invasive qualities
toxic qualities
adherence to tissue by pili, fimbriae or a specific membrane receptor sites
ability to avoid host defenses(mutation)
Term
case fatality rate
Definition
percentage of deaths occurring in the number of persons who develop the disease
Term
where to find information on the latest diseases
Definition
morbidity and mortality weekly report (CDC)
Term
universal precautions
Definition
provide the basic guidelines by which all blood, body fluids and wastes are considered "infected" in any client regardless of the client's apparent condition.
two levels
general
specific to known infections at specific sites
Term
sterilization
Definition
removal of all microorganisms
exposure to heat using several methods including autoclaving
time packing and temperature are critical
Term
autoclave
Definition
an appliance to sterilize instruments or materials with steam at high temperature and pressure
Term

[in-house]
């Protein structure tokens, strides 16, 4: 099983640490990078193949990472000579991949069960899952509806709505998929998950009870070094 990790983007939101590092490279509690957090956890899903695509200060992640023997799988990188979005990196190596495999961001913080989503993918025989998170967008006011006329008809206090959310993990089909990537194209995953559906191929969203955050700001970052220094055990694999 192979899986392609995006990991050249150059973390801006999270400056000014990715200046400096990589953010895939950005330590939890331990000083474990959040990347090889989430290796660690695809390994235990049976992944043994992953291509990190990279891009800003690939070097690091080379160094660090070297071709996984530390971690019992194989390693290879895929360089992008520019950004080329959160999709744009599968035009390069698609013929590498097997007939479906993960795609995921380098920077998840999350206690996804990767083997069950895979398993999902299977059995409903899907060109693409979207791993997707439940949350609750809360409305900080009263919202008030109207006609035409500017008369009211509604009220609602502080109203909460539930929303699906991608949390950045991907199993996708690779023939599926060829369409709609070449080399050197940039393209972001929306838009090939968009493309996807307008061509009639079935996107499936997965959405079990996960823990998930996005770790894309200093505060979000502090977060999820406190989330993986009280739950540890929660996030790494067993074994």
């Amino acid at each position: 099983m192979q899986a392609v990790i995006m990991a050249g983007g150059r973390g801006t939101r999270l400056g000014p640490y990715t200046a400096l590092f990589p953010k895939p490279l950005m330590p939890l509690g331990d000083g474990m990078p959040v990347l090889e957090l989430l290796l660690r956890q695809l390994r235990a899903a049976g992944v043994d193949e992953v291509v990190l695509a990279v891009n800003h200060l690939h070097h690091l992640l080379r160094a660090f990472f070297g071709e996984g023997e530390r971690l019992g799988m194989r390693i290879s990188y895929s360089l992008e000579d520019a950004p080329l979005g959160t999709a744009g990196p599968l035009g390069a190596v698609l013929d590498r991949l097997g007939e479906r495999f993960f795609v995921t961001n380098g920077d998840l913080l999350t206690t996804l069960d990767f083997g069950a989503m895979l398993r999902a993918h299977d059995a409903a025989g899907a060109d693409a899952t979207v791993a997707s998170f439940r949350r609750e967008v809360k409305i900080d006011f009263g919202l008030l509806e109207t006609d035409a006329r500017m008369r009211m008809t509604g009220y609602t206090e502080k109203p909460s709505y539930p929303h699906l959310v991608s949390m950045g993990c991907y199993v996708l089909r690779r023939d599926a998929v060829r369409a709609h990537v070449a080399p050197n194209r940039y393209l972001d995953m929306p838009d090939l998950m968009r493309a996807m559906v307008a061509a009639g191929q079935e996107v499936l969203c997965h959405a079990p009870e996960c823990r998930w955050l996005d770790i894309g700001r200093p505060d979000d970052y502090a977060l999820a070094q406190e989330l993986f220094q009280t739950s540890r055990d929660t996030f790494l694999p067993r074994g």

disinfectants
Definition
chemical solutions that are known to destroy microorganisms or their toxins on inanimate objects.
Few destroy spores-read directions
glutaraldehyde -most effective
Term
antiseptics
Definition
chemicals applied to the skin that do not usually cause tissue damage, such as isopropyl alcohol -70%-active ingredient in hand sanitizers
reduce number but do not destroy all microorganisms
Term
incubation period
Definition
refers to the time between entry of the organism into the body and appearance of clinical signs of the disease.
Vary considerably
during this time the organisms reproduce until there are sufficient numbers to cause adverse effects on the body
Term
prodromal period
Definition
the time when the infected person may feel fatigued, lose appetite or have a headache and usually senses that "I am coming down with something"
Term
acute period
Definition
infectious disease develops fully and the clinical manifestations reach a peak. The onset of a specific infection may be insidious with a prolonged prodromal period or sudden or acute with the clinical signs appearing quickly with severe manifestations
Term
acute period is dependent upon?
Definition
depends on the virulence of the particular pathogen and host resistance
Term
convalescent period
Definition
recovery period when signs subside and body processes return to normal.
Term